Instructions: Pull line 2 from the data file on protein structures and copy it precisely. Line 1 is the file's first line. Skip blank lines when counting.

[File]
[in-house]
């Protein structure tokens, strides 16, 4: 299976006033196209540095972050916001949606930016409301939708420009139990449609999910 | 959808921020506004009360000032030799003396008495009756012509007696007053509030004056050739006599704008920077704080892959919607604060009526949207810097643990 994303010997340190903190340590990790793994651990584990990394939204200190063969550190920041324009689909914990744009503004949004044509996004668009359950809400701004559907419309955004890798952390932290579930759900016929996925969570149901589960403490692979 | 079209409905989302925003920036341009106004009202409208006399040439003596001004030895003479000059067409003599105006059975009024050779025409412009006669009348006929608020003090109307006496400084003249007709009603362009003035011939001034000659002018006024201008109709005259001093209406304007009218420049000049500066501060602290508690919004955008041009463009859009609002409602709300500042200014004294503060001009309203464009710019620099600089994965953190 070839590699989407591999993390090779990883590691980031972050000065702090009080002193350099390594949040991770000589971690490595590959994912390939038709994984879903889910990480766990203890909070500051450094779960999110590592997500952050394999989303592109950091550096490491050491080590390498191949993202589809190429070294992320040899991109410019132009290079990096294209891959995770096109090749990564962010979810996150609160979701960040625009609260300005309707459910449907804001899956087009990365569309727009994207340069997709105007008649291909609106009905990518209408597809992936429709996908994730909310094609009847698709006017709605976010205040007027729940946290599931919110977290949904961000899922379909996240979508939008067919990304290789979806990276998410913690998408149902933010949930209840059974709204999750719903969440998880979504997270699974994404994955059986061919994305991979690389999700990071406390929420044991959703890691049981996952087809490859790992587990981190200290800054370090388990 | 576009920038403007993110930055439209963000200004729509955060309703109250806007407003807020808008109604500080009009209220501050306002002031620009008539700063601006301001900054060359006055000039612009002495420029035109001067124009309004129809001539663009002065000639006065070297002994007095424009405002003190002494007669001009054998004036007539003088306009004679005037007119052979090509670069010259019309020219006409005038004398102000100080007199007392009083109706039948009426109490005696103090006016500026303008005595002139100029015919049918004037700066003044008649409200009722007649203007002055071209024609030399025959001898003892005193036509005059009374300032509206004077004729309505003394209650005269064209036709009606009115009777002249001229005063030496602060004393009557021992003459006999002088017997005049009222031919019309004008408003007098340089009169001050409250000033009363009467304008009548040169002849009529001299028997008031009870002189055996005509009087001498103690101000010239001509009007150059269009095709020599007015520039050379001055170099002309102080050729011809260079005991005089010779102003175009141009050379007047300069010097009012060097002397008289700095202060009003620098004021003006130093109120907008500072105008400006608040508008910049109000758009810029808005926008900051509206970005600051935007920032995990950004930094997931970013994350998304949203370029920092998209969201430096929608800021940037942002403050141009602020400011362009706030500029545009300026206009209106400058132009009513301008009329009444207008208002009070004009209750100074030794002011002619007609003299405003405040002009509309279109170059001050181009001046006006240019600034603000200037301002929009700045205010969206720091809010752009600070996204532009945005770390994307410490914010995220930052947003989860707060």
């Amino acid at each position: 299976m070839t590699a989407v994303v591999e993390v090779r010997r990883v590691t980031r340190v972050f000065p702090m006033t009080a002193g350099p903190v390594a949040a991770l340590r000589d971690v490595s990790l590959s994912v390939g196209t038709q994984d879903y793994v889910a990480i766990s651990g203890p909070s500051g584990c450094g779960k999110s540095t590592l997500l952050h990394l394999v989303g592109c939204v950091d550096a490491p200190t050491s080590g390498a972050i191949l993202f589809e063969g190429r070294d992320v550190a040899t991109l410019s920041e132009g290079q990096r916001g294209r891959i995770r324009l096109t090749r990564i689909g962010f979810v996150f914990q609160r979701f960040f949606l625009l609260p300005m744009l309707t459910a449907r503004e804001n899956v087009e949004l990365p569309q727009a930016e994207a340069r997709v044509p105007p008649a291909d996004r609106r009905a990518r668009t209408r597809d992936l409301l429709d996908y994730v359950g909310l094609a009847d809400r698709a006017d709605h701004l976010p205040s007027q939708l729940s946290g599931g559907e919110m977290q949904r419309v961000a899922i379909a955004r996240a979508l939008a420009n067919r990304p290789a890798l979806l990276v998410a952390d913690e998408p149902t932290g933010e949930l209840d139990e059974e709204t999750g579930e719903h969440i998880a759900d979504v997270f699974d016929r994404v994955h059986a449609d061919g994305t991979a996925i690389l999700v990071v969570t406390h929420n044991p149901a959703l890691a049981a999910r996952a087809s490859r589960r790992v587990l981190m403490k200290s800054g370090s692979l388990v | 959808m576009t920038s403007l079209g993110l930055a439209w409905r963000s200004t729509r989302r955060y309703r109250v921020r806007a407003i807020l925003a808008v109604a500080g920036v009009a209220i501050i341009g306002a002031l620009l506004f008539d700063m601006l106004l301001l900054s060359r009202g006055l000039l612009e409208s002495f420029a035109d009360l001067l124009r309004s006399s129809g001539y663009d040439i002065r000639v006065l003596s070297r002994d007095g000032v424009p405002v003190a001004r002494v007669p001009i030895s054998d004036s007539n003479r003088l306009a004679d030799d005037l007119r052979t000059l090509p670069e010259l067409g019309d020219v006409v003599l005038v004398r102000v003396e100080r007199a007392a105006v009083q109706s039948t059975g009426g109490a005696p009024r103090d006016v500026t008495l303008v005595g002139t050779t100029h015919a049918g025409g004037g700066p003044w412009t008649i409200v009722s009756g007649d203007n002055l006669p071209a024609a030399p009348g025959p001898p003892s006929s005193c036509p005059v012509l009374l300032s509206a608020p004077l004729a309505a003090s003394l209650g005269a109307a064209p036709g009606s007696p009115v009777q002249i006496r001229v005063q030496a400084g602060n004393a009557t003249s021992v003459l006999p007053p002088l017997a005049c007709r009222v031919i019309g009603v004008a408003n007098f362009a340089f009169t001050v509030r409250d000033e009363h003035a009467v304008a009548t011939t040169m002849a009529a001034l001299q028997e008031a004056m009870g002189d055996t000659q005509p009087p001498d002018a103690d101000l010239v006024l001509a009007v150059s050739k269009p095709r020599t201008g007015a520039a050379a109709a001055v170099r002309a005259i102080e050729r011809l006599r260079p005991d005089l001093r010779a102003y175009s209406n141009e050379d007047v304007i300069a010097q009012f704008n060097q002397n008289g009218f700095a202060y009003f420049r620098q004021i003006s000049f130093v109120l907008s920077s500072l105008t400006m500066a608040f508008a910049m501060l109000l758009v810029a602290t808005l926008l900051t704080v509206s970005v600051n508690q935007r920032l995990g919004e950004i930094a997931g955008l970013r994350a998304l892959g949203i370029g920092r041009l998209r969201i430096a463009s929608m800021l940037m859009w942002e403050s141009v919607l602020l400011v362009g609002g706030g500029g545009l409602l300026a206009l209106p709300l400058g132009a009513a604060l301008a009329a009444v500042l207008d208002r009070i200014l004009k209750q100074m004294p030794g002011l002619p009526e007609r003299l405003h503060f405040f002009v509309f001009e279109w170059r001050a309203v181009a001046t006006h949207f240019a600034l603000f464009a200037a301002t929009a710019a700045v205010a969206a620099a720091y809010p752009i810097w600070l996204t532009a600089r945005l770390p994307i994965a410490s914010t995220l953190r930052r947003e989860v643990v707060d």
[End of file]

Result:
């Protein structure tokens, strides 16, 4: 299976006033196209540095972050916001949606930016409301939708420009139990449609999910 | 959808921020506004009360000032030799003396008495009756012509007696007053509030004056050739006599704008920077704080892959919607604060009526949207810097643990 994303010997340190903190340590990790793994651990584990990394939204200190063969550190920041324009689909914990744009503004949004044509996004668009359950809400701004559907419309955004890798952390932290579930759900016929996925969570149901589960403490692979 | 079209409905989302925003920036341009106004009202409208006399040439003596001004030895003479000059067409003599105006059975009024050779025409412009006669009348006929608020003090109307006496400084003249007709009603362009003035011939001034000659002018006024201008109709005259001093209406304007009218420049000049500066501060602290508690919004955008041009463009859009609002409602709300500042200014004294503060001009309203464009710019620099600089994965953190 070839590699989407591999993390090779990883590691980031972050000065702090009080002193350099390594949040991770000589971690490595590959994912390939038709994984879903889910990480766990203890909070500051450094779960999110590592997500952050394999989303592109950091550096490491050491080590390498191949993202589809190429070294992320040899991109410019132009290079990096294209891959995770096109090749990564962010979810996150609160979701960040625009609260300005309707459910449907804001899956087009990365569309727009994207340069997709105007008649291909609106009905990518209408597809992936429709996908994730909310094609009847698709006017709605976010205040007027729940946290599931919110977290949904961000899922379909996240979508939008067919990304290789979806990276998410913690998408149902933010949930209840059974709204999750719903969440998880979504997270699974994404994955059986061919994305991979690389999700990071406390929420044991959703890691049981996952087809490859790992587990981190200290800054370090388990 | 576009920038403007993110930055439209963000200004729509955060309703109250806007407003807020808008109604500080009009209220501050306002002031620009008539700063601006301001900054060359006055000039612009002495420029035109001067124009309004129809001539663009002065000639006065070297002994007095424009405002003190002494007669001009054998004036007539003088306009004679005037007119052979090509670069010259019309020219006409005038004398102000100080007199007392009083109706039948009426109490005696103090006016500026303008005595002139100029015919049918004037700066003044008649409200009722007649203007002055071209024609030399025959001898003892005193036509005059009374300032509206004077004729309505003394209650005269064209036709009606009115009777002249001229005063030496602060004393009557021992003459006999002088017997005049009222031919019309004008408003007098340089009169001050409250000033009363009467304008009548040169002849009529001299028997008031009870002189055996005509009087001498103690101000010239001509009007150059269009095709020599007015520039050379001055170099002309102080050729011809260079005991005089010779102003175009141009050379007047300069010097009012060097002397008289700095202060009003620098004021003006130093109120907008500072105008400006608040508008910049109000758009810029808005926008900051509206970005600051935007920032995990950004930094997931970013994350998304949203370029920092998209969201430096929608800021940037942002403050141009602020400011362009706030500029545009300026206009209106400058132009009513301008009329009444207008208002009070004009209750100074030794002011002619007609003299405003405040002009509309279109170059001050181009001046006006240019600034603000200037301002929009700045205010969206720091809010752009600070996204532009945005770390994307410490914010995220930052947003989860707060």